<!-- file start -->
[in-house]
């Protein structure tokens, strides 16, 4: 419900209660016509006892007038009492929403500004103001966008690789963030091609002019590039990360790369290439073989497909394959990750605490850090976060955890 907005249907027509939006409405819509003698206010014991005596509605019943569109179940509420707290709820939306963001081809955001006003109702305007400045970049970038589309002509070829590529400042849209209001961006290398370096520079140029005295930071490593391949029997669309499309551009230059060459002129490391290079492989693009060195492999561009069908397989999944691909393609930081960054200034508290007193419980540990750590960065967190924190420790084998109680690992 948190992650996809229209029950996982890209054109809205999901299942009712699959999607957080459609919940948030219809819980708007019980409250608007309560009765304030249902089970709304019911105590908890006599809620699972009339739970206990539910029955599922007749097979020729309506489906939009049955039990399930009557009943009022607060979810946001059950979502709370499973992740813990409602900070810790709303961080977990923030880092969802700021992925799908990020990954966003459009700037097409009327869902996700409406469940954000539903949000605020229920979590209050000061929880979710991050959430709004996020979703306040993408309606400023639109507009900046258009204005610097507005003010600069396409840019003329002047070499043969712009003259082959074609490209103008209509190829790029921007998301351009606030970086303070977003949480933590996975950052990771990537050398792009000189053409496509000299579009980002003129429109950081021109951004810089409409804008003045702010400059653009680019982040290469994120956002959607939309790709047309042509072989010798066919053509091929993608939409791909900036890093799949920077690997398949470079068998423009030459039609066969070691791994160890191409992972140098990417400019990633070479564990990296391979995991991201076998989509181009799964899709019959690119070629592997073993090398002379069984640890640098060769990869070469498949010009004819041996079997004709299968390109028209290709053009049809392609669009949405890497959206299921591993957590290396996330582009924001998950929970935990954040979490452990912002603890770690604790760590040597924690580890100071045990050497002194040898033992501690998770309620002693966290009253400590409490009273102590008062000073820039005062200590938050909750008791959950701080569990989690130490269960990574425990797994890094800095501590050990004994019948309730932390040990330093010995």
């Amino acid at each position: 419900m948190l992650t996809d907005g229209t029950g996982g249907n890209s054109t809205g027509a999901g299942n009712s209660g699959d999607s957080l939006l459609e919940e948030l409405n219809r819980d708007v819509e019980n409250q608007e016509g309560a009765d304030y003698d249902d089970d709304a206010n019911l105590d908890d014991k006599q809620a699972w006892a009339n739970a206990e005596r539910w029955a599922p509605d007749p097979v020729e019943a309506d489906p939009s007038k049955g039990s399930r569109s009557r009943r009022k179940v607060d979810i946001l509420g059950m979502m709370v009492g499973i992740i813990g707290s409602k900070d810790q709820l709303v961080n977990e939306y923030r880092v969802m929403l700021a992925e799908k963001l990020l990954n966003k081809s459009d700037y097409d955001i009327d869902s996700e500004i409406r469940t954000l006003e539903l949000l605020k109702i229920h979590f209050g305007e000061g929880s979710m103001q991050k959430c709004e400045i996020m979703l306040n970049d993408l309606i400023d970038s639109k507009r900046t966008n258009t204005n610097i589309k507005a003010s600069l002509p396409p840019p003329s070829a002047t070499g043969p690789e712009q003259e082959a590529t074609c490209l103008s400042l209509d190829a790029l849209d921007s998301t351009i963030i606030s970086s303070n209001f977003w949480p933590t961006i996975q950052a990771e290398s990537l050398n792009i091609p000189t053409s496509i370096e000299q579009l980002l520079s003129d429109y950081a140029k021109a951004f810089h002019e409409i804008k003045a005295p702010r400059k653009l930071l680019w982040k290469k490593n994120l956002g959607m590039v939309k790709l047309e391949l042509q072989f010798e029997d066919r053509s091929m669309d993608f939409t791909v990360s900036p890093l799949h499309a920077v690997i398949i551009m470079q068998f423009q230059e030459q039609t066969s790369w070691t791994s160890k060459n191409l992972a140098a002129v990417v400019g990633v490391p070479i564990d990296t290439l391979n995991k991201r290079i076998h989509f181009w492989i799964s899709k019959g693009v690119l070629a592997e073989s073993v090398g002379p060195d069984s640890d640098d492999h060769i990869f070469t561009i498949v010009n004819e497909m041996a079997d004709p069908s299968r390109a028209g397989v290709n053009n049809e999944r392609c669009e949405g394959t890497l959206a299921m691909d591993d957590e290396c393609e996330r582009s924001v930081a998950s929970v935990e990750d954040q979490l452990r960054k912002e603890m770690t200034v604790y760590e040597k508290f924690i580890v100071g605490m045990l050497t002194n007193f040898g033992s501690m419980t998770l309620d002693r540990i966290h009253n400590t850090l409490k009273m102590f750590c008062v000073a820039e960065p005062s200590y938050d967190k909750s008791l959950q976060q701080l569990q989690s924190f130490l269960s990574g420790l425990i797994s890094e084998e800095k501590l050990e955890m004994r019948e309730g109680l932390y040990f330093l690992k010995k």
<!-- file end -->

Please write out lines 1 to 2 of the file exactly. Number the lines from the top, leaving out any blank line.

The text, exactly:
[in-house]
């Protein structure tokens, strides 16, 4: 419900209660016509006892007038009492929403500004103001966008690789963030091609002019590039990360790369290439073989497909394959990750605490850090976060955890 907005249907027509939006409405819509003698206010014991005596509605019943569109179940509420707290709820939306963001081809955001006003109702305007400045970049970038589309002509070829590529400042849209209001961006290398370096520079140029005295930071490593391949029997669309499309551009230059060459002129490391290079492989693009060195492999561009069908397989999944691909393609930081960054200034508290007193419980540990750590960065967190924190420790084998109680690992 948190992650996809229209029950996982890209054109809205999901299942009712699959999607957080459609919940948030219809819980708007019980409250608007309560009765304030249902089970709304019911105590908890006599809620699972009339739970206990539910029955599922007749097979020729309506489906939009049955039990399930009557009943009022607060979810946001059950979502709370499973992740813990409602900070810790709303961080977990923030880092969802700021992925799908990020990954966003459009700037097409009327869902996700409406469940954000539903949000605020229920979590209050000061929880979710991050959430709004996020979703306040993408309606400023639109507009900046258009204005610097507005003010600069396409840019003329002047070499043969712009003259082959074609490209103008209509190829790029921007998301351009606030970086303070977003949480933590996975950052990771990537050398792009000189053409496509000299579009980002003129429109950081021109951004810089409409804008003045702010400059653009680019982040290469994120956002959607939309790709047309042509072989010798066919053509091929993608939409791909900036890093799949920077690997398949470079068998423009030459039609066969070691791994160890191409992972140098990417400019990633070479564990990296391979995991991201076998989509181009799964899709019959690119070629592997073993090398002379069984640890640098060769990869070469498949010009004819041996079997004709299968390109028209290709053009049809392609669009949405890497959206299921591993957590290396996330582009924001998950929970935990954040979490452990912002603890770690604790760590040597924690580890100071045990050497002194040898033992501690998770309620002693966290009253400590409490009273102590008062000073820039005062200590938050909750008791959950701080569990989690130490269960990574425990797994890094800095501590050990004994019948309730932390040990330093010995």